Biting Back- Was Your Office Ready?

One of my peeves has always been the inconsistent telework policies across organizations, especially within organizations.

Managers had plenty of leeways to work remotely, were provided with equipment and access to all necessary software and server and/or cloud access. Now we see or hear stories about companies scrambling to have their entire team work remotely. I even saw a post from an administrative colleague this week in which the entire team was told to work from home, but no one notified her! They all left the office and she’s sitting around wondering where everyone went. Oy.

My point is that many companies were ahead of the curve for this event. I’d be curious what percentage had to add extra equipment and capacity to accommodate their teams.

Please participate in the poll I’ve created to gather some insights on remote work preparedness. I’d love to see if my hunches are right.

Time to Focus


Reporting in!

I am startled at how fast the days fly by  in my new job. Today, my co-worker pointed out that I’ve been in my new role for several months! It’s been an onslaught of new vocabulary, new team dynamics, new everything. It’s all a blur. Now, it’s time to focus.

The picture above is a coloring book picture which resides on my cubicle wall. (Yes, I colored it!) It reminds me to focus on where I am. It prods me,  Put your efforts into learning and mastering as much about your new job responsibilities as possible, and you’ll be successful.

Although I have a million things running through my mind most of the day, I’ve really tried to use my own best practices to focus. I rely on these methods to reel me back in when my day starts to unravel.

  1. Reconfirm task due dates. My new position has SO many projects with start and end dates. Mind-boggling. Reconfirming dates allows me to better budget and manage my time.
  2. Headphones with NO music. Basically, ear plugs. They help ward off distraction.Keep me on task.
  3. Headphones with music on – so I can remain energized when working on repetitive tasks I’ve got to get done.
  4. An organized desk. An absolute. When I leave at night, my to-do list and calendar for the next day are right in front. They jolt me into action before the caffeine kicks in. Also, having (paper and digital) folders, utilizing consistent file naming conventions. My desk is a mess during the day. It’s lovely first thing in the morning and when I head home for the night.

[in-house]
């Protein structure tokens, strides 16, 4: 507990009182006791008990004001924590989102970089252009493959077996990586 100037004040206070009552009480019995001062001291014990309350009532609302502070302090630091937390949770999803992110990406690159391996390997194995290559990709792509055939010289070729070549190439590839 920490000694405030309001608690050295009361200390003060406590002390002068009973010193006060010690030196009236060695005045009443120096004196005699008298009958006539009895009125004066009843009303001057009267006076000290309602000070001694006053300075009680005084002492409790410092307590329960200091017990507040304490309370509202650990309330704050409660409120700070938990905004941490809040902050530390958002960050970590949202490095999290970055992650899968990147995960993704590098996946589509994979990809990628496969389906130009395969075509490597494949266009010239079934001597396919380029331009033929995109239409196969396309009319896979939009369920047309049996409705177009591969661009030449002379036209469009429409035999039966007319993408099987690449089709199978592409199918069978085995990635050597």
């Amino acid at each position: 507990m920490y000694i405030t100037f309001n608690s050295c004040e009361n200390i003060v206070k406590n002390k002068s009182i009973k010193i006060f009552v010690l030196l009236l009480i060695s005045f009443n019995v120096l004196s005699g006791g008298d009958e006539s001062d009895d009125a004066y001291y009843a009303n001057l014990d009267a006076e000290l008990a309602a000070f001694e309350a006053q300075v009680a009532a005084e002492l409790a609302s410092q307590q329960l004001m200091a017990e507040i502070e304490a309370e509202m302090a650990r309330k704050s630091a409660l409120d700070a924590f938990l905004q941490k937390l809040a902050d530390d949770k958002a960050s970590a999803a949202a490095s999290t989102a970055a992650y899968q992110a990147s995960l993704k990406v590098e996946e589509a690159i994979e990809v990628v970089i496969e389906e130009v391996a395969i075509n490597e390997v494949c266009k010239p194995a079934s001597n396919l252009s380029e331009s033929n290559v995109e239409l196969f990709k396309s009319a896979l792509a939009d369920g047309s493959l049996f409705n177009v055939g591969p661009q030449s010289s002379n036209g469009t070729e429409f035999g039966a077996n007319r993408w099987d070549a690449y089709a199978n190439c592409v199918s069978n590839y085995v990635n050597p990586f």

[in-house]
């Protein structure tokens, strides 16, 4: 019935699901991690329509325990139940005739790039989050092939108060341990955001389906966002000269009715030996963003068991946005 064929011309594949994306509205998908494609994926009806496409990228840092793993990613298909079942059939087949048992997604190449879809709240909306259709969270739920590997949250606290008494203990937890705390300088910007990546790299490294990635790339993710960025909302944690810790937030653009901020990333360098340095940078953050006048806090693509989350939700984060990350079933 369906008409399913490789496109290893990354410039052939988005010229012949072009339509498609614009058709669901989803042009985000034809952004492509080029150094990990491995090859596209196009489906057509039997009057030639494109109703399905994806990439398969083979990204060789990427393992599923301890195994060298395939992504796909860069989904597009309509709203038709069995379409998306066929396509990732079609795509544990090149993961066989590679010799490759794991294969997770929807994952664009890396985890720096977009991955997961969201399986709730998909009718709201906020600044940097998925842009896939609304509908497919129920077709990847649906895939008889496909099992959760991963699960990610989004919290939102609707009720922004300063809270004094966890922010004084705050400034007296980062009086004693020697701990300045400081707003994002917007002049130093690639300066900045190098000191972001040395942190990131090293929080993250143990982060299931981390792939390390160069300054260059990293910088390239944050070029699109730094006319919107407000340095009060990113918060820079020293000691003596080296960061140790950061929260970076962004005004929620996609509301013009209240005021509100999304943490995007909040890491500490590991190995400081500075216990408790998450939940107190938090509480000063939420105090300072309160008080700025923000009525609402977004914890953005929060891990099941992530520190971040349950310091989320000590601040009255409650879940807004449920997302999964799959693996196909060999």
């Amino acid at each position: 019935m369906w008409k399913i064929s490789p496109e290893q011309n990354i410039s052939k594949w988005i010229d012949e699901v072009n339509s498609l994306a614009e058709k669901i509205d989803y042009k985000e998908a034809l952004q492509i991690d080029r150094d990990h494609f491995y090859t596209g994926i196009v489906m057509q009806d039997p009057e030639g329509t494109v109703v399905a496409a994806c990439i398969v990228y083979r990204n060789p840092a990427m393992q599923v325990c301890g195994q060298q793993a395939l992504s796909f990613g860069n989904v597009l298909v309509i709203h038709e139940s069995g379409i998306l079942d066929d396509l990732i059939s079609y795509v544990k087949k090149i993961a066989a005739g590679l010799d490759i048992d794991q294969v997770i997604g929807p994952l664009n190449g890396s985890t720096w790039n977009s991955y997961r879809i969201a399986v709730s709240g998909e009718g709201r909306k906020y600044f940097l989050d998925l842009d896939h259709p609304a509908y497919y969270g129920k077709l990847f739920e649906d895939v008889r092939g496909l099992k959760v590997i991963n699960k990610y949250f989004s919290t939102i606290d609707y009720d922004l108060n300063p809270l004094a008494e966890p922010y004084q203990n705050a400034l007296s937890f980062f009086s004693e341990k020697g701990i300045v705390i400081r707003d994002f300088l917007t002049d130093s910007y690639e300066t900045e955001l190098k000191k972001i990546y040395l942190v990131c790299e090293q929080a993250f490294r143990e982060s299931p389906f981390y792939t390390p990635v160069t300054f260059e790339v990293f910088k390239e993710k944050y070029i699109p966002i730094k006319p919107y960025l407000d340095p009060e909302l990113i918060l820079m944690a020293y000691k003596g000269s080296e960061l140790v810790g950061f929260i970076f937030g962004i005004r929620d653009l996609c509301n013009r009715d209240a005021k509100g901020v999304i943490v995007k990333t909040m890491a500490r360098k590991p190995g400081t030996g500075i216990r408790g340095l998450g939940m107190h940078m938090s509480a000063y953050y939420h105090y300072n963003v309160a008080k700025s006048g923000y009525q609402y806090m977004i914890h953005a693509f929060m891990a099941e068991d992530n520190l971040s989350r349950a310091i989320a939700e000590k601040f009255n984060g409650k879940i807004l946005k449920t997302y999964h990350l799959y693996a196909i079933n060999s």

5. Jot down questions in a notebook. Many times a day I’ll have a light bulb moment. I must write it down but, not be distracted by it. Writing it in my notebook daily allows me to remember it. [You know, I NEVER remember something if I tell myself, ” Oh, I’ll remember this. I don’t need to write it down.” WRONG!]  I love this because I can pull the notebook with me into any team meeting or 1-on-1 with my new supervisor, get answers and lessen the odds of repeating mistakes.
  6. OneNote. Keeping OneNote open with my annual review tab. When I learn something new or take on a new task, into the notebook it goes. Again. Not having to remember these things six months after the fact and once it is there, it is off the train track in my head. I also use it to document the steps I take for certain tasks. Brilliant start to a procedures manual. (That’s another blog post for another day.)
  7. Take my lunch break. So much easier to focus when I get away from my desk to eat or go out for fresh air. Vital.
  8. Limit surf time (Squirrel!). It’s too easy to go from article to article, site to site. Next thing you  know, you’ve lost 30 minutes.
  9. Recognizing when my brain is done for the day and make the switch to getting myself ready for the next day.

Stay rooted. Stay focused. Bloom where you are planted.

You’ve Got to Plan ahead… To Get Ahead


Want to be successful in the administrative career field?

  • Dress professionally
  • Show up on time—you’d think this would be a given…..